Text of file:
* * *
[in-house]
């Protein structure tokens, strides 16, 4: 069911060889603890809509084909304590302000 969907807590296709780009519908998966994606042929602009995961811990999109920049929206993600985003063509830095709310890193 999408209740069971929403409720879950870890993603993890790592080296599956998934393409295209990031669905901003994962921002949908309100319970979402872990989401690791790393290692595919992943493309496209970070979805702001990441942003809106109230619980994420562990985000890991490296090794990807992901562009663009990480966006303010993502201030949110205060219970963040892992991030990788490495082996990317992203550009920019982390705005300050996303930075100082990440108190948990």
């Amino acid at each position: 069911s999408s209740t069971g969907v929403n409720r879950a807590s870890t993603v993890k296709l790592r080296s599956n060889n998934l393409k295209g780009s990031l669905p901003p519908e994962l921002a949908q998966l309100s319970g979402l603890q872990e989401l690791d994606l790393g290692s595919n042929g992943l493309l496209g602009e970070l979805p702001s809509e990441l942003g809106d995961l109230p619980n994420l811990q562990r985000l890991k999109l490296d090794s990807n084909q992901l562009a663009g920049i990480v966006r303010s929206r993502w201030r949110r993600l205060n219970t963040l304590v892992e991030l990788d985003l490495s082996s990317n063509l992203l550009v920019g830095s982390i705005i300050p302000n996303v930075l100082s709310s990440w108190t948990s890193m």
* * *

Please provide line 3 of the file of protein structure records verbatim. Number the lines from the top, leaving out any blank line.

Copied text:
């Amino acid at each position: 069911s999408s209740t069971g969907v929403n409720r879950a807590s870890t993603v993890k296709l790592r080296s599956n060889n998934l393409k295209g780009s990031l669905p901003p519908e994962l921002a949908q998966l309100s319970g979402l603890q872990e989401l690791d994606l790393g290692s595919n042929g992943l493309l496209g602009e970070l979805p702001s809509e990441l942003g809106d995961l109230p619980n994420l811990q562990r985000l890991k999109l490296d090794s990807n084909q992901l562009a663009g920049i990480v966006r303010s929206r993502w201030r949110r993600l205060n219970t963040l304590v892992e991030l990788d985003l490495s082996s990317n063509l992203l550009v920019g830095s982390i705005i300050p302000n996303v930075l100082s709310s990440w108190t948990s890193m």